[kde-doc-english]Re: Fwd: "filename" or "file name"

Friedrich W. H. Kossebau Friedrich.W.H at Kossebau.de
Tue Aug 12 21:30:29 BST 2003

Am Dienstag, 12. August 2003 15:53 schrieb Stephan Kulow:
> On Tuesday 12 August 2003 15:00, Rob Kaper wrote:
> > I never mentioned standards, just that "file name" is correct and
> > "filename" is not. There isn't really a consistent rule on compounds in
> > english, but it seems to be appropriate to apply the rule "if there's no
> > confusion, don't hyphenate or join". Thus "home run", but "greenhouse"
> > (as opposed to a green house). And file name.
> OK, then why is it keyboard, notebook, football? I can't see a confusion.
> I can only refer to
> http://www.learnenglish.org.uk/grammar/archive/compoundnouns01.html
> (not having such a big background in linguistic as you have):
>   "Just exactly how and why these three forms exist is not exactly clear,
>   but it seems likely that the process will begin with two words, become
>   hyphenated after a time, and then eventually end up as just one word.
>   It is curious that even good dictionaries sometimes disagree with how
>   compound nouns should be spelt!"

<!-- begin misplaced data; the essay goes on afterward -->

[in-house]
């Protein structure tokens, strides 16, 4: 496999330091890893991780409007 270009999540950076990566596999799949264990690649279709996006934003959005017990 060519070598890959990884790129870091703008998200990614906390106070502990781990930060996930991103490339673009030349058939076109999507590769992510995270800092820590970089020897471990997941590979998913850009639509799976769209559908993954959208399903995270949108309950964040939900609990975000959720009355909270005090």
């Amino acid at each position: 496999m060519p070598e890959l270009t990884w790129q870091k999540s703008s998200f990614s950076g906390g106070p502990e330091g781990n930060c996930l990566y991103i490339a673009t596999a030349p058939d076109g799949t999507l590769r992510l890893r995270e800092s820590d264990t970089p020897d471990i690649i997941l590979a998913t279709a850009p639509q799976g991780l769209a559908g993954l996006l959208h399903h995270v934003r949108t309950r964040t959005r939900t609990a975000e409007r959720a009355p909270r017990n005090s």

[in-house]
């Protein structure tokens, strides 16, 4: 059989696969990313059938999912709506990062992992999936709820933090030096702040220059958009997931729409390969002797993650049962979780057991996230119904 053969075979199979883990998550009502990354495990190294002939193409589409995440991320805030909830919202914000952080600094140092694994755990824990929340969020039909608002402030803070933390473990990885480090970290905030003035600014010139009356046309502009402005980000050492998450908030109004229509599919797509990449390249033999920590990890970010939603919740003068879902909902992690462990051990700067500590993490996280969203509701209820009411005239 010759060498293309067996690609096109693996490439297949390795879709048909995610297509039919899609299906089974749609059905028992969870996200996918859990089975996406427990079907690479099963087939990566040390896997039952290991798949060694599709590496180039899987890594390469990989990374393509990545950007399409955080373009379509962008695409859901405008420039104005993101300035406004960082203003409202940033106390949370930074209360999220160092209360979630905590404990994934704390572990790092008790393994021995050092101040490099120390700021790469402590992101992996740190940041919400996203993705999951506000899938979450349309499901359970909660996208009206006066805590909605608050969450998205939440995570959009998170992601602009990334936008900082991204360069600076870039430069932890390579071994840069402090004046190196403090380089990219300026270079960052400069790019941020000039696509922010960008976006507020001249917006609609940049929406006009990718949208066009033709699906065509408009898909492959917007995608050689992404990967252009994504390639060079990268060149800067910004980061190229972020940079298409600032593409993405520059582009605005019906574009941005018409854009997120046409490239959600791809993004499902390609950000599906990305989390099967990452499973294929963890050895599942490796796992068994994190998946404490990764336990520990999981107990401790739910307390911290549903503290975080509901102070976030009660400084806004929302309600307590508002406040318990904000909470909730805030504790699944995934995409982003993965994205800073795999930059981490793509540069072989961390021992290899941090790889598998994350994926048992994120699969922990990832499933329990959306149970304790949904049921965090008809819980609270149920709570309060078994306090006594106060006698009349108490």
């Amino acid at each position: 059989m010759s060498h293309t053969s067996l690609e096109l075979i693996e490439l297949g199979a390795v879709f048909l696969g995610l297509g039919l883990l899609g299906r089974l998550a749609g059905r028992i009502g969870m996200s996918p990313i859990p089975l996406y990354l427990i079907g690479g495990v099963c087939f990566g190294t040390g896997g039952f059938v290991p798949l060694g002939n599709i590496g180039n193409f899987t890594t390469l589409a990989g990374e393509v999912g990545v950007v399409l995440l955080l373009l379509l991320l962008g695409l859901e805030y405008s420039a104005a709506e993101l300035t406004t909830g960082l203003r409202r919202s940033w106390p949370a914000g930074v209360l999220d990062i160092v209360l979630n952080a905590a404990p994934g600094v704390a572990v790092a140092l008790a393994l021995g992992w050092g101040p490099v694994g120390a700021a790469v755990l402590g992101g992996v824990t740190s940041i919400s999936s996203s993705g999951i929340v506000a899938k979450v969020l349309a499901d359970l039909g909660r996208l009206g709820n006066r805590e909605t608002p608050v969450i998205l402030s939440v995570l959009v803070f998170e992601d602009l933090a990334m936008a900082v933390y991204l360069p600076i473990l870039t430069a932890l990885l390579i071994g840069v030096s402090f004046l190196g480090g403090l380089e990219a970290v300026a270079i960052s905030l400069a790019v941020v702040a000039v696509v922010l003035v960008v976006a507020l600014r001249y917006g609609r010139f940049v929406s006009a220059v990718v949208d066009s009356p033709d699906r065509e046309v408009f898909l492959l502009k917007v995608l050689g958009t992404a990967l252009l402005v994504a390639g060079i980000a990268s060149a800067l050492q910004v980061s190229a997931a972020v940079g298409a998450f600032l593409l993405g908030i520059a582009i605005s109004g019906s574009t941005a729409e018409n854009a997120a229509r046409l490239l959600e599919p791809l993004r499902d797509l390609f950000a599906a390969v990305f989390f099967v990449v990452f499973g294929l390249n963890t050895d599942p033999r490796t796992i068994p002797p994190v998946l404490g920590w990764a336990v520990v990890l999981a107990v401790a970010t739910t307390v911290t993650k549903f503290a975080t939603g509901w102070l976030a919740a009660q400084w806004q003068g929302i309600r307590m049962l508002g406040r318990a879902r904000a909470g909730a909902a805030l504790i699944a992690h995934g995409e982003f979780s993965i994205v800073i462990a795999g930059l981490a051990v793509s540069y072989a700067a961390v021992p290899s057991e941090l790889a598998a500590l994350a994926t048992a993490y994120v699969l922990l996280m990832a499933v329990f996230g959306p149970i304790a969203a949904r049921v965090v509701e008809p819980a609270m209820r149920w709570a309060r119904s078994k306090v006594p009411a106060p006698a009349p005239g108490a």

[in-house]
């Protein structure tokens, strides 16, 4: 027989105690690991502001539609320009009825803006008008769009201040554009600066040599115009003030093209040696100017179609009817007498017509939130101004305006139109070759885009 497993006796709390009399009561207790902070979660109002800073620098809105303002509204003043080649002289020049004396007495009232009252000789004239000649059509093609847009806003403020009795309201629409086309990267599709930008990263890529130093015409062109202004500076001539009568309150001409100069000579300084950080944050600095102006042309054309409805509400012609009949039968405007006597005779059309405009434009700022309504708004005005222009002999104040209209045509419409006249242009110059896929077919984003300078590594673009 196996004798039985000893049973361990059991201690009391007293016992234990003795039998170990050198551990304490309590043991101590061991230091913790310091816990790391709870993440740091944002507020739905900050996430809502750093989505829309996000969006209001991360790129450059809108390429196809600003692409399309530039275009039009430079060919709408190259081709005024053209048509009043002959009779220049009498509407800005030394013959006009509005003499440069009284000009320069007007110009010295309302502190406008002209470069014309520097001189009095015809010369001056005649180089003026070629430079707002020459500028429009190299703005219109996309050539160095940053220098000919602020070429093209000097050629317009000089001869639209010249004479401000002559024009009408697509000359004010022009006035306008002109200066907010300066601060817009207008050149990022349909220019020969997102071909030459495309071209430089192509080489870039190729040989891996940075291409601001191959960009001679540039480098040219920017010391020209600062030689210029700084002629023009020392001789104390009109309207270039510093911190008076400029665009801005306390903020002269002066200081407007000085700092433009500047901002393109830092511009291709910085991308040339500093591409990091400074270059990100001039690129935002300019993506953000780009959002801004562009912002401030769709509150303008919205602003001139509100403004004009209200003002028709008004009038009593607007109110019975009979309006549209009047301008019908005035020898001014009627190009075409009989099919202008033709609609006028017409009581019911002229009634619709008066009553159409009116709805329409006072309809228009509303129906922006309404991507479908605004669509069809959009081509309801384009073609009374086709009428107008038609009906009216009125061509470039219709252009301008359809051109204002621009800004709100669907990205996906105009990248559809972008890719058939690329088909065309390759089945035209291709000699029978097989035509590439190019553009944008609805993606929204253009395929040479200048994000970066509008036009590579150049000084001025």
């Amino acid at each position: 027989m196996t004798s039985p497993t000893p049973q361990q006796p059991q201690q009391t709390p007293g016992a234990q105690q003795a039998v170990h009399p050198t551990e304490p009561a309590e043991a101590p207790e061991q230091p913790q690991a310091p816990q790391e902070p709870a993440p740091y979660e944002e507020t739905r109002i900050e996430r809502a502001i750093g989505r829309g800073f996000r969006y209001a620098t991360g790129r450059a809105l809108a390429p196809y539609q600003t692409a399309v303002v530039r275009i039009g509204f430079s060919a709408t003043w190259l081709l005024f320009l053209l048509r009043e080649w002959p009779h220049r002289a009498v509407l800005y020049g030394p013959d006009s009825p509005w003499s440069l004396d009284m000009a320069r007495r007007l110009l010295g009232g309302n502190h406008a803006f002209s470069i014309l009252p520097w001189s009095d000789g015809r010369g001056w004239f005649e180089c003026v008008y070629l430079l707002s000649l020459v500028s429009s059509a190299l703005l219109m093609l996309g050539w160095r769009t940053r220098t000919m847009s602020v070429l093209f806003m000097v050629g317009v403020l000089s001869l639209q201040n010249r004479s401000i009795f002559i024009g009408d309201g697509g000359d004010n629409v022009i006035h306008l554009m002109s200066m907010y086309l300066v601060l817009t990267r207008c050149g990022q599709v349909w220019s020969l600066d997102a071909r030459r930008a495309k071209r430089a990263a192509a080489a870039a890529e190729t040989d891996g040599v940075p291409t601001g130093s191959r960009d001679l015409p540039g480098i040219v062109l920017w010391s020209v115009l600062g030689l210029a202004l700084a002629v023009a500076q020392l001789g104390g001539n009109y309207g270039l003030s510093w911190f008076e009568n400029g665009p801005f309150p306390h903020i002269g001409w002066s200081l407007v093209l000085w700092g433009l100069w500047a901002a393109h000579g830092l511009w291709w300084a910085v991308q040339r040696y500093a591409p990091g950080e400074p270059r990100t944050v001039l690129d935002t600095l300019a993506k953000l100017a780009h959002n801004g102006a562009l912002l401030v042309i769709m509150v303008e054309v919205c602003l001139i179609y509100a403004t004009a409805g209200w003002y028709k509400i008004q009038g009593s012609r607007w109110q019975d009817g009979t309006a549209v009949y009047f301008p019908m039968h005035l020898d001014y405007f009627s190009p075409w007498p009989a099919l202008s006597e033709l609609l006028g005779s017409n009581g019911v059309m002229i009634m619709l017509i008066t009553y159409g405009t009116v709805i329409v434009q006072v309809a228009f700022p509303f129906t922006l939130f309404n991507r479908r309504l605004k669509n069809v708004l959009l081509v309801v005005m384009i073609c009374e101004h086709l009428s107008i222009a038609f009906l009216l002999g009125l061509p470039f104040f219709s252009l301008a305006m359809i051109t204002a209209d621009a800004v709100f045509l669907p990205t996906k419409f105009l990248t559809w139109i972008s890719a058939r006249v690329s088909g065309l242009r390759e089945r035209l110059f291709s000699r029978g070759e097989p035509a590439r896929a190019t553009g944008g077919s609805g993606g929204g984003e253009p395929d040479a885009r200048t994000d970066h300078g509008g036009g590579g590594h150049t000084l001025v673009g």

Well, nor am I a linguist, but I did read some books (yeah) by some who are 
(Steven Pinker et al.), and they left my brain to say this: write composed 
word together if they make a sense category of its own ("greenhouse", 
"football", "notebook") but write them separated if the first is just an 
additional attribute to identify the object ("the green house, not the red"). 
"Home run" still hasn't found its way to an own category, surely.

So both "file name" and "filename" might be correct, the first if there is 
general talk about names, the latter if there is explicit talk about the 
names of files.

> So instead of trying to comply to non existant standards, we should go
> for the more common spelling - and as such google results are a _perfect_
> measurement: ergo use filename.

Pardon me: What language are you heading for? International english, american 
english, or uk english? Using Google I am not sure how to interpret the 
results as there is no attribute "native speaker" available. Perhaps better 
do the statistics by all the standards ;)


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